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Richard Arum and Josipa Roksa February 18, 2011 Inside Higher Ed Audio Conference *We thank the Carnegie Corporation of New York and the Lumina, Ford and.

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Presentation on theme: "Richard Arum and Josipa Roksa February 18, 2011 Inside Higher Ed Audio Conference *We thank the Carnegie Corporation of New York and the Lumina, Ford and."— Presentation transcript:

1 Richard Arum and Josipa Roksa February 18, 2011 Inside Higher Ed Audio Conference *We thank the Carnegie Corporation of New York and the Lumina, Ford and Teagle Foundations for their generous financial support and the Council for Aid to Education for collaboration and assistance with data collection. Responding to Academically Adrift: What Colleges Can Do

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3 Research Questions Are students improving their critical thinking, complex reasoning, and writing skills during college? What specific experiences and college contexts are associated with student learning? How do disadvantaged groups of students fare in college with respect to learning?

4 Longitudinal Design Longitudinal Design Fall 2005, Spring 2007, Spring 2009, Spring 2010, Spring 2011 (planned) Large Scale Large Scale : 24 diverse four-year institutions; 2,341 students : 29 diverse four-year institutions, 1,666 students Breadth of Information Breadth of Information Family background and high school information, college experiences and contexts, college transcripts Collegiate Learning Assessment (CLA) Determinants of College Learning Dataset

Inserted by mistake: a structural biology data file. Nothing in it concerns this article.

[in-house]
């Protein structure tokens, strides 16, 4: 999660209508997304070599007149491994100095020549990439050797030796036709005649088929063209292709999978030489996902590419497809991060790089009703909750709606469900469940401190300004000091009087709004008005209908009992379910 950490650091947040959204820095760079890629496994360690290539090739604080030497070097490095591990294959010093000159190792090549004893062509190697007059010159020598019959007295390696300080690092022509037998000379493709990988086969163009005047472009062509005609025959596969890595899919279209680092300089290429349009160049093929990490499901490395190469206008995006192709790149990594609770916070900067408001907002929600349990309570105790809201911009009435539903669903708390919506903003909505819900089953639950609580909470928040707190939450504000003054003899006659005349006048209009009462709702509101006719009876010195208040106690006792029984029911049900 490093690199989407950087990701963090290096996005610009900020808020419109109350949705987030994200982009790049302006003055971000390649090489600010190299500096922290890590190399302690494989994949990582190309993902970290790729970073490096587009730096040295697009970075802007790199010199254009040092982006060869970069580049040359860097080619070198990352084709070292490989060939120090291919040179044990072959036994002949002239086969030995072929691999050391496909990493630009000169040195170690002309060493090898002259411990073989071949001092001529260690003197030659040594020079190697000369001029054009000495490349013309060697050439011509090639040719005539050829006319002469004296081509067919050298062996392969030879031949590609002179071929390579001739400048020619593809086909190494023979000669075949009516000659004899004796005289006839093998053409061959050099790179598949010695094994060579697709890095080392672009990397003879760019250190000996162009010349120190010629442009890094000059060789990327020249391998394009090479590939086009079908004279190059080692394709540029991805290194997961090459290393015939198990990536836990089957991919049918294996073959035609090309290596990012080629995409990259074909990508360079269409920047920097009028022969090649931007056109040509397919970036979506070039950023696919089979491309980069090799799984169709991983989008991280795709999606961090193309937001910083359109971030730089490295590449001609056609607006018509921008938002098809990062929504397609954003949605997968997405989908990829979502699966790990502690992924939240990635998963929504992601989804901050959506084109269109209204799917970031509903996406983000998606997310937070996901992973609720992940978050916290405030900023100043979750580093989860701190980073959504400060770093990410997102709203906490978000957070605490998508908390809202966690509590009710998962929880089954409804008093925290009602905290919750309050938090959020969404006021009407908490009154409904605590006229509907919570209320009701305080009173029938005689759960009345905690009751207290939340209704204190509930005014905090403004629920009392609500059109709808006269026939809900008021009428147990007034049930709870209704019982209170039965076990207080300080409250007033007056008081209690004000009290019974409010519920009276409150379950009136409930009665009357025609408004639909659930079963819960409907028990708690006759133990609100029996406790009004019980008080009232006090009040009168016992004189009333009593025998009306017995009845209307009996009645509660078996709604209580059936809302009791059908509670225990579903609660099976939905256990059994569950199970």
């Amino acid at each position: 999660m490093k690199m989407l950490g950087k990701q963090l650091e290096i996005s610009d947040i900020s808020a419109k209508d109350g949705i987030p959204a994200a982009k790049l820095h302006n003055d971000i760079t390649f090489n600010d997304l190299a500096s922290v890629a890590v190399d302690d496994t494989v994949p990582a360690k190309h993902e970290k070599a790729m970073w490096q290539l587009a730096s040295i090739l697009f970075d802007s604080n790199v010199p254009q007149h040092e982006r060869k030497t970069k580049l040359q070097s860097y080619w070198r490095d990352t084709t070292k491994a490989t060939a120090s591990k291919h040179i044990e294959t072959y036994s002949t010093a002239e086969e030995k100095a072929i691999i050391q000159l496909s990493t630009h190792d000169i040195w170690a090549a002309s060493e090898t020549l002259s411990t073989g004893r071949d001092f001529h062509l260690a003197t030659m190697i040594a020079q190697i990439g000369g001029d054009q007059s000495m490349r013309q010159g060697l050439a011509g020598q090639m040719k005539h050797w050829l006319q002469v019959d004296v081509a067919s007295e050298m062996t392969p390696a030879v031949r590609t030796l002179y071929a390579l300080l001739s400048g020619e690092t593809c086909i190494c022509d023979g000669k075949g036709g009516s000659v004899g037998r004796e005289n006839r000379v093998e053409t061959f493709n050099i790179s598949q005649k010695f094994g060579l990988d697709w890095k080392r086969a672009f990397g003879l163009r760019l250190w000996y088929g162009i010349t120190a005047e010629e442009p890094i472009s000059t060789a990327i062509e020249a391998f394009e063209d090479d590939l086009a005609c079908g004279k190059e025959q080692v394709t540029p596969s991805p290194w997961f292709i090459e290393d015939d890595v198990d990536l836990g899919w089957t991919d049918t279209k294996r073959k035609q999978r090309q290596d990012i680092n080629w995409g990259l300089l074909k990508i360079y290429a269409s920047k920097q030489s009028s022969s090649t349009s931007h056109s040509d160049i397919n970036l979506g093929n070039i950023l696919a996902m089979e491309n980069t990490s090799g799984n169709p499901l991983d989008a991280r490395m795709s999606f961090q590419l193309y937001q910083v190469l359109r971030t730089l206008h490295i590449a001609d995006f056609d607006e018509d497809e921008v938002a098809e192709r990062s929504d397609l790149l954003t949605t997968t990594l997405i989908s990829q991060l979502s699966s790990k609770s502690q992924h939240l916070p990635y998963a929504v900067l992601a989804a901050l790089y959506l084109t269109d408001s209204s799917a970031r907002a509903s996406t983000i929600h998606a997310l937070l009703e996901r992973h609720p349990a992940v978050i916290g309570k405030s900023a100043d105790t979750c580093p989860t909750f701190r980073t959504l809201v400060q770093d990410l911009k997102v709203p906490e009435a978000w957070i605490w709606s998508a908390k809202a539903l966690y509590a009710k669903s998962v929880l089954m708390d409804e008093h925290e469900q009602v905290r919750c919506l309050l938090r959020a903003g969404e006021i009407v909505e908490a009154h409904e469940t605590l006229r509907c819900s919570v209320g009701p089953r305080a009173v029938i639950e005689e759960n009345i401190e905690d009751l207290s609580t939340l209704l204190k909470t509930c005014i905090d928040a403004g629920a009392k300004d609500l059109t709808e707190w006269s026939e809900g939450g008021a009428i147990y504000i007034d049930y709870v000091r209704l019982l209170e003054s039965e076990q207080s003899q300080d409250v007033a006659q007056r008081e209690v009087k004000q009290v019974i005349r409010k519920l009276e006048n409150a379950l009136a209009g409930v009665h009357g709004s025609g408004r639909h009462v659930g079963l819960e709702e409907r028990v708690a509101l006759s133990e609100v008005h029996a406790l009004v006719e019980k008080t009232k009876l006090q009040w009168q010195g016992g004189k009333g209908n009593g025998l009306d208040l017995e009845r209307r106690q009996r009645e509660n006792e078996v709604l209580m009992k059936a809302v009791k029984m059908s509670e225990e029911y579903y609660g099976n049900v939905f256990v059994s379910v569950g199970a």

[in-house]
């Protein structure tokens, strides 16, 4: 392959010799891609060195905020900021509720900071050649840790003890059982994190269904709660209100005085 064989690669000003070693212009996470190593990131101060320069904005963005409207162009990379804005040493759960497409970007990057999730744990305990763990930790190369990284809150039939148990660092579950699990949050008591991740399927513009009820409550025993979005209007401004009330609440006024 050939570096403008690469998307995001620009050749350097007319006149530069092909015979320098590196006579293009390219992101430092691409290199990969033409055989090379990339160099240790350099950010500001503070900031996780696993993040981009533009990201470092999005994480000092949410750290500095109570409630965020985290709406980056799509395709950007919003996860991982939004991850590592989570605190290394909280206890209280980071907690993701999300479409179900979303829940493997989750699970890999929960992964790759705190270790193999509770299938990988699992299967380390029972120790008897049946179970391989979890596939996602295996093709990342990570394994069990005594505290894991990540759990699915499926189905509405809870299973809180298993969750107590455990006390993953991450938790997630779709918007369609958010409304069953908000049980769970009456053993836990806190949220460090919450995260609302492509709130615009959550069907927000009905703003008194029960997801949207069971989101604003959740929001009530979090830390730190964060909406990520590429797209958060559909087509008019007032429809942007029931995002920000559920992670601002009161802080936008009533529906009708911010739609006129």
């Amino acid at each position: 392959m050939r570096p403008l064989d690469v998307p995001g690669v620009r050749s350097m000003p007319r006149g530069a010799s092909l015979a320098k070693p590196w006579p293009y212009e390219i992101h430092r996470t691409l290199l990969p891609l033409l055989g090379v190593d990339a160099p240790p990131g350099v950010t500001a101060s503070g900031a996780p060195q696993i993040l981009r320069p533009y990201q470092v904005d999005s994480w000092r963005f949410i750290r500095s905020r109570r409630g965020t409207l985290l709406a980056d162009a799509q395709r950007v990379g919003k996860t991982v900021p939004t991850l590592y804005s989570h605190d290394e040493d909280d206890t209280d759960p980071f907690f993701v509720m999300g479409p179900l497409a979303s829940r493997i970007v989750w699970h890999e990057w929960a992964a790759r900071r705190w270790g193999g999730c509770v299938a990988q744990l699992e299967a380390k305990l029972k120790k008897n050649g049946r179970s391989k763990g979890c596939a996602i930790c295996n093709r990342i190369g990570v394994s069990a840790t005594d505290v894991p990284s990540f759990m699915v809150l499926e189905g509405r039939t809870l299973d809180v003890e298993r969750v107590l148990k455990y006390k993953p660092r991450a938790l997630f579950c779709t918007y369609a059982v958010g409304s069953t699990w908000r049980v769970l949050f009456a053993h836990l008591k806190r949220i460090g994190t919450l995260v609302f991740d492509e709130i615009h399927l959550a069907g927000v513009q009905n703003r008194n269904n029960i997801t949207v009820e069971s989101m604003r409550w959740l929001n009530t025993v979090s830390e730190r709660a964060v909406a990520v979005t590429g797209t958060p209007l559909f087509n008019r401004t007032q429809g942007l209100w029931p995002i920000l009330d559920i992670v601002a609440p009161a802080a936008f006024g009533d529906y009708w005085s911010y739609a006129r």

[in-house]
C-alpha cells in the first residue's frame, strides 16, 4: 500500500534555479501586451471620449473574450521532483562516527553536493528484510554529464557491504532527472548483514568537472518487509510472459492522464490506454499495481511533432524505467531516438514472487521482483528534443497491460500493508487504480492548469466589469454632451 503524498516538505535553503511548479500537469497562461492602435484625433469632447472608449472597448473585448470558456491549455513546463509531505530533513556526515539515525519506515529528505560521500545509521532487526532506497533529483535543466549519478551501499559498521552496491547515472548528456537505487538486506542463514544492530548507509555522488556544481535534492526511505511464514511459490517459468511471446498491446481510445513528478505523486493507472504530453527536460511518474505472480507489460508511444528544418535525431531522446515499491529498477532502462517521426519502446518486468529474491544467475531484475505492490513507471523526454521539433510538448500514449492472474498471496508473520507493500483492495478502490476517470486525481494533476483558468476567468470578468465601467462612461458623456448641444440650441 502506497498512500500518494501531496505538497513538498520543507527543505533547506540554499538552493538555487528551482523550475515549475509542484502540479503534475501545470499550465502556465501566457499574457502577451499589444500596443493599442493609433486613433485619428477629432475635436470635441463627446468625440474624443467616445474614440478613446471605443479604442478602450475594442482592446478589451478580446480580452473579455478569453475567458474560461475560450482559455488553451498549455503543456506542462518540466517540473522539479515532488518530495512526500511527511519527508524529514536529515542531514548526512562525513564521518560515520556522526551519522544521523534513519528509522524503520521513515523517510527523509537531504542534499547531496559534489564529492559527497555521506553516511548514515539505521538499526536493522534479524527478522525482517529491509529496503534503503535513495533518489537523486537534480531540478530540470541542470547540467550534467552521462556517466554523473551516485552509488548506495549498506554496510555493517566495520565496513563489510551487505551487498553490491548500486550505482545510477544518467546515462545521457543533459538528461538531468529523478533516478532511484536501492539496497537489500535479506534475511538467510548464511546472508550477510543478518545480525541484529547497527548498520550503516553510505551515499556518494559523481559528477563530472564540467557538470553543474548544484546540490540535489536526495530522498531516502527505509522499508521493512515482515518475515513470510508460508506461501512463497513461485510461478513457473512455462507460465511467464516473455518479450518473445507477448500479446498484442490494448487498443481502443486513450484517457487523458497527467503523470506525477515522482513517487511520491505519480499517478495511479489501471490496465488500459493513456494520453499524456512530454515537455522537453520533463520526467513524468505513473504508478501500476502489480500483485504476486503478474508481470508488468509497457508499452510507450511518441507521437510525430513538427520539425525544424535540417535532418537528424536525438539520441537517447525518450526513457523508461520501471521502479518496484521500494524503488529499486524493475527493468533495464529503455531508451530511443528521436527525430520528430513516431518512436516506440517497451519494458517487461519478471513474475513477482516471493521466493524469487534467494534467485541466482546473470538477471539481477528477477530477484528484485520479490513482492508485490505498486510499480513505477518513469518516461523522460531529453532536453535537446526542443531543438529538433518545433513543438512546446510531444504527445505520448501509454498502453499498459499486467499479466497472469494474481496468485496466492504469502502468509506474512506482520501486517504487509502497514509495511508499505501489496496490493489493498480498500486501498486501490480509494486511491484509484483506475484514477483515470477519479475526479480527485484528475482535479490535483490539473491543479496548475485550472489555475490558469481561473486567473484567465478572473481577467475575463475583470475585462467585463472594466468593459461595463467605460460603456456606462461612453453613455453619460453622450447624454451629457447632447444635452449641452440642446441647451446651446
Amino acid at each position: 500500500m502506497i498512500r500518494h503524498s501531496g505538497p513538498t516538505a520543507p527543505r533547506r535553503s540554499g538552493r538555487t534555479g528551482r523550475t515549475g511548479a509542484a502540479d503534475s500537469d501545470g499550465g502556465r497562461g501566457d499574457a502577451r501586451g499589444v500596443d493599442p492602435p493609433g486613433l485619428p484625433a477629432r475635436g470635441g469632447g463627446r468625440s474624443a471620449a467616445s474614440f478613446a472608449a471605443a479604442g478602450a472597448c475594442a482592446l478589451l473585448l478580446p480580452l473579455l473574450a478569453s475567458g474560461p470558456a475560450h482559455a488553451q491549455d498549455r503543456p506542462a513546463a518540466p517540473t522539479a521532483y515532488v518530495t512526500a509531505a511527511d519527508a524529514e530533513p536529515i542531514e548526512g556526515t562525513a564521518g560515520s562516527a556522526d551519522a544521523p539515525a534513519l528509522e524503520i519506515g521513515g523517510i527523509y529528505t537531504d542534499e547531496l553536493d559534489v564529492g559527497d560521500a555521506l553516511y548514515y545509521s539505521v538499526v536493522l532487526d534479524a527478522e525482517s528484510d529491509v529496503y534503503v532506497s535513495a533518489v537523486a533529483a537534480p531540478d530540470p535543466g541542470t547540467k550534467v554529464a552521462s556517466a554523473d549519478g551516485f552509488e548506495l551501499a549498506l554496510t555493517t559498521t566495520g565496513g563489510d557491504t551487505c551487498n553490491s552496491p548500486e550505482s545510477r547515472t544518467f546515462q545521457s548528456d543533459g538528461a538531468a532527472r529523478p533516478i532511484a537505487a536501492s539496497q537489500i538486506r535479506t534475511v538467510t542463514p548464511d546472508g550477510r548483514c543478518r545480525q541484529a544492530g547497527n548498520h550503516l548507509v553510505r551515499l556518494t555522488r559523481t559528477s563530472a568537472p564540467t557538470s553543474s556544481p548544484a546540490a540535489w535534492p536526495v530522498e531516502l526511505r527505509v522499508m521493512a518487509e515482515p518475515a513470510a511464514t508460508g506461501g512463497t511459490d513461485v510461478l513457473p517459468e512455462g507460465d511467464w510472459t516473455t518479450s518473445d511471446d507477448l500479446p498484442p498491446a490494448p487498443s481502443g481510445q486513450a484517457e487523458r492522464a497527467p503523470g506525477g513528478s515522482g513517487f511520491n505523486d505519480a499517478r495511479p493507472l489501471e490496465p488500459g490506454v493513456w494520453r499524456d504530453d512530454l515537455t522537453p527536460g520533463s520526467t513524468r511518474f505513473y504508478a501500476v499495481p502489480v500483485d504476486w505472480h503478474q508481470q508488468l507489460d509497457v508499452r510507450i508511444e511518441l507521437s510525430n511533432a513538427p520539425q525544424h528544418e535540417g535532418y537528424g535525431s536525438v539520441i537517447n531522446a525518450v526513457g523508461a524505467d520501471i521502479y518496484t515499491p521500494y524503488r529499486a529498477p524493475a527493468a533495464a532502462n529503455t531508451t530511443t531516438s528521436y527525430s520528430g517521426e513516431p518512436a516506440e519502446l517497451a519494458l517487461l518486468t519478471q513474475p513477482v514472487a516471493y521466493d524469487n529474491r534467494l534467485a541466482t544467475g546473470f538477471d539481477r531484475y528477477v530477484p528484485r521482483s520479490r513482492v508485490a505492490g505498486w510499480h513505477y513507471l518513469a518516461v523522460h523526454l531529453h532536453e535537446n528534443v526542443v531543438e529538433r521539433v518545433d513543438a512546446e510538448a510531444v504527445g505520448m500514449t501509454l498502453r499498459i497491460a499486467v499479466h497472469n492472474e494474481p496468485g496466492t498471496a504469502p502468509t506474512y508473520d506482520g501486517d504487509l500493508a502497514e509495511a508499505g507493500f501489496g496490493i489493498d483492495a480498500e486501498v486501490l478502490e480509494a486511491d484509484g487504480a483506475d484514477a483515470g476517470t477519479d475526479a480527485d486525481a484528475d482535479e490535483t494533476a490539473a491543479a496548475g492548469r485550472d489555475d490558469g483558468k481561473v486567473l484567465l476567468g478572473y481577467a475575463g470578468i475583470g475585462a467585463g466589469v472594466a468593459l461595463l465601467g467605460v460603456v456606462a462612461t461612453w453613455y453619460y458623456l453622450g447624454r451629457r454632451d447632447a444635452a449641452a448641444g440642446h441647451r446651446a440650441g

5 Dimensions of learning assessed Dimensions of learning assessed critical thinking, complex reasoning, and written communication Distinguishing characteristics Distinguishing characteristics Direct measures (as opposed to student reports) NOT multiple choice Holistic assessment based on open-ended prompts representing real-world scenarios Used in other contexts Used in other contexts One of the measures of learning used by VSA Will be utilized in 2016 by OECD-AHELO project Collegiate Learning Assessment (CLA)

6 Performance Task (example) You are the assistant to Pat Williams, the president of DynaTech, a company that makes precision electronic instruments and navigational equipment. Sally Evans, a member of DynaTechs sales force, recommended that DynaTech buy a small private plane (a SwiftAir 235) that she and other members of the sales force could use to visit customers. Pat was about to approve the purchase when there was an accident involving a SwiftAir 235.

7 Performance Task (example, cont.) Students are provided with a set of materials (e.g. newspaper articles, Federal Accident Report, exchanges, description and performance characteristics of AirSwift 235 and another model, etc.) and asked to prepare a memo that addresses several questions, including what data support or refute the claim that the type of wing on the SwiftAir 235 leads to more in-flight breakups, what other factors may have contributed to the accident and should be taken into account, and their overall recommendation about whether or not DynaTech should purchase the plane.

8 Course Requirements Note: Based on Spring 2007 survey.

9 Students Time Use Note: Based on Spring 2007 survey.

10 Academic Commitment Over Time Academic Commitment Over Time (source: Phillip Babcock and Mindy Marks, forthcoming 2010 ) Academic time from in time diaries relatively constant (39.2 to 34.1)

11 0.18 standard deviations – 7 percentile point gain (0.47 sd, 18 percentile points, ) No statistically significant gains in critical thinking, complex reasoning and writing skills for 45 percent of the students in the sample (36 percent, ) CLA Gains (performance task)

12 0.47 standard deviations – 18 percentile point gain No statistically significant gains for 36 percent of the students over four years CLA Gains (performance task)

13 CLA Performance: Faculty Expectations and Reading/Writing Requirements Note: Predicting 2007 CLA scores while controlling for 2005 CLA scores, student characteristics, and institutions attended.